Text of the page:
Figure: Site map and POC flux characteristics from GEOTRACES GP16 section. Plot A) shows the GP16 station locations as white circles, with nearby sediment trap deployments as black stars, with 2013 MODIS satellite-derived net primary productivity in the background. Plot B) shows POC fluxes from particulate 230Th-normalization from selected stations spanning the zonal extent of the GP16 section. Plot C) shows power law exponent b values for each GP16 station (blue), compared to estimates from bottom-moored sediment traps in the South Pacific (black and red dashed lines), a compilation of sediment traps in the North Pacific (green dashed line), and neutrally buoyant sediment traps in the subtropical North Pacific (yellow shaded band). GP16 regeneration length scales from 230Th-normalization agree most closely with the estimates from neutrally buoyant sediment traps.
Pavia, F. J., Anderson, R. F., Lam, P. J., Cael, B. B., Vivancos, S. M., Fleisher, M. Q., Lu, Y., Zhang, P., Cheng, H., Edwards, R. L. (2019). Shallow particulate organic carbon regeneration in the South Pacific Ocean. Proceedings of the National Academy of Sciences of the United States of America, 116(20), 9753–9758. https://doi.org/10.1073/pnas.1901863116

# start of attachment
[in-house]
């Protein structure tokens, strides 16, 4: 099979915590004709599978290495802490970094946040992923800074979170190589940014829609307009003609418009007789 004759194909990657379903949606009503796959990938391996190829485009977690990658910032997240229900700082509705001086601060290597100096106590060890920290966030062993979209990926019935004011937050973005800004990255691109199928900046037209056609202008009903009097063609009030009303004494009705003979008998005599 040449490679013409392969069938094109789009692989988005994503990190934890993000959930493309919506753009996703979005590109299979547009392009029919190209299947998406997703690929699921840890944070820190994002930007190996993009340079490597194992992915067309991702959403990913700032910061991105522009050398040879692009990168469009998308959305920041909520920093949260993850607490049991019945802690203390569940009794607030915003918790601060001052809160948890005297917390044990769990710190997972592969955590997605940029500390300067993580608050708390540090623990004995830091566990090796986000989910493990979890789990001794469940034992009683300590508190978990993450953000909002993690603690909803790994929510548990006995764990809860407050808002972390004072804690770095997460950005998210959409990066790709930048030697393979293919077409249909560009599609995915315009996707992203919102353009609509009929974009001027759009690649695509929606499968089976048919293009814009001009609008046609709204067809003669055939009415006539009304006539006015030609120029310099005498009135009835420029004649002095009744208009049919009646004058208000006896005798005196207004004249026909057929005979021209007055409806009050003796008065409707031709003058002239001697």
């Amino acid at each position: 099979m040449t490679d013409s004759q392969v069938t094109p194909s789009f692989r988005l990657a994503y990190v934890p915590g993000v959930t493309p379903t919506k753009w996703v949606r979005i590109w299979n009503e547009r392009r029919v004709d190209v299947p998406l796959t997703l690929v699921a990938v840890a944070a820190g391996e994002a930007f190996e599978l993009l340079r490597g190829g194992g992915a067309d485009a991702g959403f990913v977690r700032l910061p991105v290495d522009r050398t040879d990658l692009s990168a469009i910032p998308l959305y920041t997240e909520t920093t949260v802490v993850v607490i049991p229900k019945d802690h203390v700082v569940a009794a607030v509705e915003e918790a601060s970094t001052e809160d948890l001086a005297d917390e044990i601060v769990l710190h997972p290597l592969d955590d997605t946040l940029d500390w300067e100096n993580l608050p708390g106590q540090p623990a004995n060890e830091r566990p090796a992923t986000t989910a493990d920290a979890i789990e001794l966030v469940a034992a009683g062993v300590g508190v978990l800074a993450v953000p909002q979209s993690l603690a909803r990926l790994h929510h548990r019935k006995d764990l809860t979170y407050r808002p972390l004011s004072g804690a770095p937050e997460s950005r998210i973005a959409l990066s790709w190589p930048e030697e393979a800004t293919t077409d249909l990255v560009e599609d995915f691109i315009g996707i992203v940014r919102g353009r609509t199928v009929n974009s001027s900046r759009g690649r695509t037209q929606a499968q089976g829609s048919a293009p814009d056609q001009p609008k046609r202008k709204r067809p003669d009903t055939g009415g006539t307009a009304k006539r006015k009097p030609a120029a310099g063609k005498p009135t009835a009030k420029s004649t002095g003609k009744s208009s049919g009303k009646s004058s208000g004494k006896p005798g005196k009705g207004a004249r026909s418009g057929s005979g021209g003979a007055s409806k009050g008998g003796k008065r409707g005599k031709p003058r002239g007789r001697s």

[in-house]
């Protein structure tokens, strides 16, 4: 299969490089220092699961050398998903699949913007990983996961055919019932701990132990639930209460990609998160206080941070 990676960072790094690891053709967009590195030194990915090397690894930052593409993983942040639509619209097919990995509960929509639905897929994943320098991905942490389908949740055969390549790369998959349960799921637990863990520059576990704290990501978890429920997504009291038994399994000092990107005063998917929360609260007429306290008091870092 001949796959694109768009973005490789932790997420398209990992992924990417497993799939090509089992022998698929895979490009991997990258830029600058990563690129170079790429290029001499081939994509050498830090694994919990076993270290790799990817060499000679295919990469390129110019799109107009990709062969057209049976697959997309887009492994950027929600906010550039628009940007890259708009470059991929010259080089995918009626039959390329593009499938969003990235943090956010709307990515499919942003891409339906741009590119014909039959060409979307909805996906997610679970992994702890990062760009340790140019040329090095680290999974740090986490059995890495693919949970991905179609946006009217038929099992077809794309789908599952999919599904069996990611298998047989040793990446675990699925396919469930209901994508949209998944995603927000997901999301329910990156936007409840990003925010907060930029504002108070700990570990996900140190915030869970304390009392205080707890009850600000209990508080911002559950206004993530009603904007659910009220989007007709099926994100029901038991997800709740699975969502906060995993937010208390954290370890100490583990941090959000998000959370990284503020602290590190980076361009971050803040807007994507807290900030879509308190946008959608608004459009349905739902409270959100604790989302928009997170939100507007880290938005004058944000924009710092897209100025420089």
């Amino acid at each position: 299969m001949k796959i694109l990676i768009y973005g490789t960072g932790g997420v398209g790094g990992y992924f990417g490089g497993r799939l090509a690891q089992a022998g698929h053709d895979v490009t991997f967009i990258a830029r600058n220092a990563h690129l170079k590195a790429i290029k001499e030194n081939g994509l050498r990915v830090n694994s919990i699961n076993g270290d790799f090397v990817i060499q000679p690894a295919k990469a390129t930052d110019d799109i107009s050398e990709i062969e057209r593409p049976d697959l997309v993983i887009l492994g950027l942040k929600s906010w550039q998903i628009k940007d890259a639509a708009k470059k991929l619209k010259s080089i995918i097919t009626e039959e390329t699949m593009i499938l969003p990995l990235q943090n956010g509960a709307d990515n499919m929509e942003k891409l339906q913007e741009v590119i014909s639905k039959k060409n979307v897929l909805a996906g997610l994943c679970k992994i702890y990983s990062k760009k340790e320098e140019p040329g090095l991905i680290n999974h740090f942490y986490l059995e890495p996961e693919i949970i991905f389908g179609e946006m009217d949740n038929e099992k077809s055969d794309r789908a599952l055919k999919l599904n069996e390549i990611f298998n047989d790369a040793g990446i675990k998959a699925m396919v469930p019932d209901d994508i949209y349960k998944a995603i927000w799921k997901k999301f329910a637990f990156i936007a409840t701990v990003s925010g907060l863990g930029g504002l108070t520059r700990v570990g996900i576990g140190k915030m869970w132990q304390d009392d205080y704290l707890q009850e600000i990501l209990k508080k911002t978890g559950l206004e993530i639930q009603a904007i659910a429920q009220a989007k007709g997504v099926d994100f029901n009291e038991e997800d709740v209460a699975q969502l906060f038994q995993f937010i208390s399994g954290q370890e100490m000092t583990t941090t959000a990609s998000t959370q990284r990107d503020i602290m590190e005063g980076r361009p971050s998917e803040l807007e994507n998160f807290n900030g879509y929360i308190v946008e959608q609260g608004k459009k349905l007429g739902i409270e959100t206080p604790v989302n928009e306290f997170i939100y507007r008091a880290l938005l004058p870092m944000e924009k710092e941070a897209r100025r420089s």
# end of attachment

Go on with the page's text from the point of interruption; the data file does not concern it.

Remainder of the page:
Did you know that each of these tracers could follow its own marine story, quite decoupled from the others?
This is what is shown and discussed by Zheng and co-workers (2019, see reference below) after having analysed about 500 samples for aluminium (Al), manganese (Mn), lead (Pb) and cobalt (Co) along three sections in the North Pacific Ocean. They demonstrate that the distribution of each element is uniquely related to ocean circulation; that the subsurface Pb maximum has been sustained in the North Pacific Ocean through the growth of anthropogenic sources in Asia and Russia, contrasting with the decrease observed in the Atlantic Ocean (please also read the science highlight from Bridgestock et al., 2016); that the labile fraction of particulate Al is larger than that of particulate lead; and finally that while the Pb enrichment factor confirms its predominant atmospheric origin, those of Mn and Co clearly attest that sources other than the aerosol deposition are more significant contributors to the concentrations of these two tracers.